Although Metro has had chronic problems with underground radio signals throughout the system, Lavin said immediate repairs were being done only on one side of the tracks between Farragut North and Metro Center stations.
"This area is a known problem," Lavin said, when asked Tuesday why crews weren't extending their efforts to other stretches of the tunnel system. "If we have other known problems, we address those immediately, as well."
Metro blamed the smoke that was reported on the train's skid against the concrete in the narrow and dusty passageway.
After the derailment, it took 90 minutes for authorities to begin evacuating the 61 riders, train operator and a Metro Transit Police officer who had been on the train. The group was herded through the tunnel, finding their way with the aid of glow sticks.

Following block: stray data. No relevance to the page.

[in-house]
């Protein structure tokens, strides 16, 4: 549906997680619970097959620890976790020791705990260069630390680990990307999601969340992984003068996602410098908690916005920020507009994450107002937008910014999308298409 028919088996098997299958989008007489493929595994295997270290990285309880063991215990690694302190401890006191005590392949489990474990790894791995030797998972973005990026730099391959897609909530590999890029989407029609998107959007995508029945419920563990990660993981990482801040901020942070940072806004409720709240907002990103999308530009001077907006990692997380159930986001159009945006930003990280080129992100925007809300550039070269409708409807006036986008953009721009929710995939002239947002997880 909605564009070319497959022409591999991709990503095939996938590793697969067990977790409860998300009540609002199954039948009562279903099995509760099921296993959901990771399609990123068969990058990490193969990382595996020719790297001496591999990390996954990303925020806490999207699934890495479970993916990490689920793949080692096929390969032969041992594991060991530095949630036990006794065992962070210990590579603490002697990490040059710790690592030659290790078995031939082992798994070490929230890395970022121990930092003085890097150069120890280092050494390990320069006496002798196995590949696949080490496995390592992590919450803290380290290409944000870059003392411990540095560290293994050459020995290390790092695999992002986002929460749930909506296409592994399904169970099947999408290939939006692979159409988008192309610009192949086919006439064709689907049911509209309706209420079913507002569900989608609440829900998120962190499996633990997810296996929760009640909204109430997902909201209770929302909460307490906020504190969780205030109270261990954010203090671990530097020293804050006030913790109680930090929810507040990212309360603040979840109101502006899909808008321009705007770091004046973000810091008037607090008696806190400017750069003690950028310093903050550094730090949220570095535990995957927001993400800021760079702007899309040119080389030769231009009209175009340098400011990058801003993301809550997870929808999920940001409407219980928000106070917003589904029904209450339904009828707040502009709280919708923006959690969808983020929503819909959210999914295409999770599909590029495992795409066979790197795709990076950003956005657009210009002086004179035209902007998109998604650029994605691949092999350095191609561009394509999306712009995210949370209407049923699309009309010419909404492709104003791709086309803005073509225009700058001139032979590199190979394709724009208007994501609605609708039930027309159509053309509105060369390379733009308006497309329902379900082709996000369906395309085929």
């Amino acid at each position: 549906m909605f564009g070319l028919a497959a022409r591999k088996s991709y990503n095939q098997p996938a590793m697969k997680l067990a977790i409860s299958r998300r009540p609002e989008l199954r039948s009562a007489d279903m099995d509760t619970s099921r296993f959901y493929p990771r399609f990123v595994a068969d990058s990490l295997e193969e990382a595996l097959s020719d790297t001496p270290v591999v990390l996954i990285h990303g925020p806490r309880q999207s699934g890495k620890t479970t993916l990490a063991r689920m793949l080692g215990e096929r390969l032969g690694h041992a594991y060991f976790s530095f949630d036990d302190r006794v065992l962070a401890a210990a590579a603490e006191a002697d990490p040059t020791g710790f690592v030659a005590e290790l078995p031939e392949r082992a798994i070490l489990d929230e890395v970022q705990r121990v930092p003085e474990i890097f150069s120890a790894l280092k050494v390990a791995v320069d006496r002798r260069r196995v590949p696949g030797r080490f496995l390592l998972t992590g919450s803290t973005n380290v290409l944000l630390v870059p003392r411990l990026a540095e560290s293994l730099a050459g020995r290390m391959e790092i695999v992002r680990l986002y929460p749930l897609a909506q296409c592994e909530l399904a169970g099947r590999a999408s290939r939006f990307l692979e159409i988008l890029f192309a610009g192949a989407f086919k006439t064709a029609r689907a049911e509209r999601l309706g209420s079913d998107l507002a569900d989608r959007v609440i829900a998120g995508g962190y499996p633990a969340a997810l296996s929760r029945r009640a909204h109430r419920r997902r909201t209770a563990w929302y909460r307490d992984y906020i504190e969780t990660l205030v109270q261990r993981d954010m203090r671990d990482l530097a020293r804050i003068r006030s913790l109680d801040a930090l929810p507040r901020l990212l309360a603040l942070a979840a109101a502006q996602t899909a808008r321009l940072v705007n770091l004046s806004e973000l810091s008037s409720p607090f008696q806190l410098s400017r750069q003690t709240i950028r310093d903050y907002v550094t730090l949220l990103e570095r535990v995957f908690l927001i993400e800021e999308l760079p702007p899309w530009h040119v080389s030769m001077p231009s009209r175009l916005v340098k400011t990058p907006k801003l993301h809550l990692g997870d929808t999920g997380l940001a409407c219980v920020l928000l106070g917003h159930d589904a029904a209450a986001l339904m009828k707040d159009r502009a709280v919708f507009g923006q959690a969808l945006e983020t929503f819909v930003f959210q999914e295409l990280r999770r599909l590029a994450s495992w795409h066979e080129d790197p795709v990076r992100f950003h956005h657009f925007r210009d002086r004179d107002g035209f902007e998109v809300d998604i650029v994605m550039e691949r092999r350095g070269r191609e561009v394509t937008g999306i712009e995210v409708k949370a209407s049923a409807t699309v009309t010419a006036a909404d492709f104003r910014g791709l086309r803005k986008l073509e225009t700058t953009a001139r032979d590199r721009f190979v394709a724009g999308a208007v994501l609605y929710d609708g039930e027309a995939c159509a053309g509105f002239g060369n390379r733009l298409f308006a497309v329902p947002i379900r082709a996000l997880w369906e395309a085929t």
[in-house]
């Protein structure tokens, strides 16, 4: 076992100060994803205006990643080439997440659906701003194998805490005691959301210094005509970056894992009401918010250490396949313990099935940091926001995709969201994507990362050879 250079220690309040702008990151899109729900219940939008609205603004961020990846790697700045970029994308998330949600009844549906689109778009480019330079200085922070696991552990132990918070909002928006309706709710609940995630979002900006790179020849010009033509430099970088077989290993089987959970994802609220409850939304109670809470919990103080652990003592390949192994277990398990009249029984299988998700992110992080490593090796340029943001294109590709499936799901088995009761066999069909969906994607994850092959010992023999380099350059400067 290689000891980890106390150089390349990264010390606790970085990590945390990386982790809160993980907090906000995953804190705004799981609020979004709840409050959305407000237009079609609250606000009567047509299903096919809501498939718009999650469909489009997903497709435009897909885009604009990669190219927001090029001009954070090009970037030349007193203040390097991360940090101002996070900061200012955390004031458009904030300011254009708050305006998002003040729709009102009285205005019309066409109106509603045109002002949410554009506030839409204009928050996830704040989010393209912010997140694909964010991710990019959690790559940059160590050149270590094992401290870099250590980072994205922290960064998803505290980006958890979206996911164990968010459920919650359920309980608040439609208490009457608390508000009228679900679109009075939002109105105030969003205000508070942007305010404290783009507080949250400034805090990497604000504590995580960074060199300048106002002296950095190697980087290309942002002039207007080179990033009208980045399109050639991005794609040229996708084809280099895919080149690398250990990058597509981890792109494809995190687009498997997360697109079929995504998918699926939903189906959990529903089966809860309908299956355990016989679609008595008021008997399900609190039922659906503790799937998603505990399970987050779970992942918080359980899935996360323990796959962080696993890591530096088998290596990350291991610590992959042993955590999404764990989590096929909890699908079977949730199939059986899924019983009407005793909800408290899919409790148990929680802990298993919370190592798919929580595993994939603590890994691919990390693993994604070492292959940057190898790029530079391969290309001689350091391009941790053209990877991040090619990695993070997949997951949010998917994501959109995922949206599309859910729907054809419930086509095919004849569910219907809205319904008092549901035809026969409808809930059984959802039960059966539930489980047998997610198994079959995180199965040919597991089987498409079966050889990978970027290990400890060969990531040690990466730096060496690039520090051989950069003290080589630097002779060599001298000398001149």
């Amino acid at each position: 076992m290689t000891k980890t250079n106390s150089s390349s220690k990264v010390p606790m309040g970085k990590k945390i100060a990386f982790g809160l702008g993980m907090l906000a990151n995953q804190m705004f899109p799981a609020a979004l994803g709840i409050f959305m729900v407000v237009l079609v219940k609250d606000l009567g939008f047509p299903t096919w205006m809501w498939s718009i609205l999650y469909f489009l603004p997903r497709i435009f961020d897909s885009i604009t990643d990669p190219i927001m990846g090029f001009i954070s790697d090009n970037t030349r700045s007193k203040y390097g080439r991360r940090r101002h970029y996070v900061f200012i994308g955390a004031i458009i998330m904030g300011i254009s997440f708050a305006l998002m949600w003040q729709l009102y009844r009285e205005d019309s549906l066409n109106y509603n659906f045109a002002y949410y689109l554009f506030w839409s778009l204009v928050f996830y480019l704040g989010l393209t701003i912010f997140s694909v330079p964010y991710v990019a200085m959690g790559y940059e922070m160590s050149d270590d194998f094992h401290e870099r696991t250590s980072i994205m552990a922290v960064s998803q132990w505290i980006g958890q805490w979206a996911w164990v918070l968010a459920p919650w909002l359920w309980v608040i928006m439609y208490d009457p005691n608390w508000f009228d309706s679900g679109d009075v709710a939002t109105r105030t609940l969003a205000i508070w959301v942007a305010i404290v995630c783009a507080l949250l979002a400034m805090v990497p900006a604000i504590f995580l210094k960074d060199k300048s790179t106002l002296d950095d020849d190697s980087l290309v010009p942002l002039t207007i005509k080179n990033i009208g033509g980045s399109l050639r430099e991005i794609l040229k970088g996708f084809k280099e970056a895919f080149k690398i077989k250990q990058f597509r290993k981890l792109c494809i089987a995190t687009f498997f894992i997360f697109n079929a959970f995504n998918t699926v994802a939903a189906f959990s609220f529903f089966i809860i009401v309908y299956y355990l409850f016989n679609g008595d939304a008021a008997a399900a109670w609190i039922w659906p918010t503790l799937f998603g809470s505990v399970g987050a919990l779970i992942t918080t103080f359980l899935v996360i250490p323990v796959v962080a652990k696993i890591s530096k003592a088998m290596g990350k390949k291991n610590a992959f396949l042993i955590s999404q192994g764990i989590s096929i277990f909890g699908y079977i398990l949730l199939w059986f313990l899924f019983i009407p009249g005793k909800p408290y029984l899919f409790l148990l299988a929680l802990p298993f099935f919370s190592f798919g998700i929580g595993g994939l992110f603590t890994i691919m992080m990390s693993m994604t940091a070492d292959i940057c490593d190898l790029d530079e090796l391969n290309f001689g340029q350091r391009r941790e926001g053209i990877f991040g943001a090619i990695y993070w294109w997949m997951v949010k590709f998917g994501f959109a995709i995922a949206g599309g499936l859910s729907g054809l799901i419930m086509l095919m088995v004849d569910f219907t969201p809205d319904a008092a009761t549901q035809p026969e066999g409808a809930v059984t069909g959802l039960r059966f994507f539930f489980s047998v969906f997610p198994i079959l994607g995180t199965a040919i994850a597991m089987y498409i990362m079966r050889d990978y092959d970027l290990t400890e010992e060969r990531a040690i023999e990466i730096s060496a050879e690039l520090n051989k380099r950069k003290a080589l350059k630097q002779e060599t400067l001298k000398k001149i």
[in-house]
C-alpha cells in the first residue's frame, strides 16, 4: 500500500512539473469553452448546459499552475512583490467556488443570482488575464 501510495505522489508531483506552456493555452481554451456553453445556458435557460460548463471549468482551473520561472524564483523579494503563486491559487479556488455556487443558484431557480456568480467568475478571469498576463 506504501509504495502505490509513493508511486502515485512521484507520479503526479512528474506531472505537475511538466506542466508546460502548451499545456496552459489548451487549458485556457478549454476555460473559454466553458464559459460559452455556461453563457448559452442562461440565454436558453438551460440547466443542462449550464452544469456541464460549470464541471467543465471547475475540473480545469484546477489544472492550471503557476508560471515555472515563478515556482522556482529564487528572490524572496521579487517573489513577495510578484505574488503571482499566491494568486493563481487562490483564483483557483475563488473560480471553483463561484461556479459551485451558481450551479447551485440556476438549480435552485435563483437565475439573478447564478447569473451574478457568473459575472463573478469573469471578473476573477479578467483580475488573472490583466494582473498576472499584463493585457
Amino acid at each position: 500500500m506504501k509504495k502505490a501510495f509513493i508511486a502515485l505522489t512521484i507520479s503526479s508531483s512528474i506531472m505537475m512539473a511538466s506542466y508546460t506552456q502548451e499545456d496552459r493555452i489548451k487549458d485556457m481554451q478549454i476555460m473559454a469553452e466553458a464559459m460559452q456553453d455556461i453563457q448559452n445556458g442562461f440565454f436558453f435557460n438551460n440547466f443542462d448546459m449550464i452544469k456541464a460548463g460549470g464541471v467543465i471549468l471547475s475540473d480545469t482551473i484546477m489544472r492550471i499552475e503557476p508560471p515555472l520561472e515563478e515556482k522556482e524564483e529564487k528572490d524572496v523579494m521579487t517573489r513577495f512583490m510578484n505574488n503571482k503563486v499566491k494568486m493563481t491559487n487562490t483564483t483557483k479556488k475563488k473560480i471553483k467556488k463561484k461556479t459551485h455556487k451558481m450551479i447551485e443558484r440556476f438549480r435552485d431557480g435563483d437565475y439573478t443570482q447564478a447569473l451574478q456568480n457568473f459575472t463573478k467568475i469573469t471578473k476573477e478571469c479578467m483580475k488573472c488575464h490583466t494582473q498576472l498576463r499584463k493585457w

Lavin said the lag time between the derailment and evacuation was "to ensure that the evacuation was conducted in the safest possible manner." But Metro board members were uneasy about the communication lapses and the 90-minute wait.
"In this case, we're fortunate that there wasn't any serious injury which otherwise could have led to a very tragic situation," board member Michael Goldman said. "It's the problem we had with L'Enfant Plaza — the issues of communication and coordination as well as system failures. Supposedly, we've been improving communications, and we've done drills to improve communication and coordination."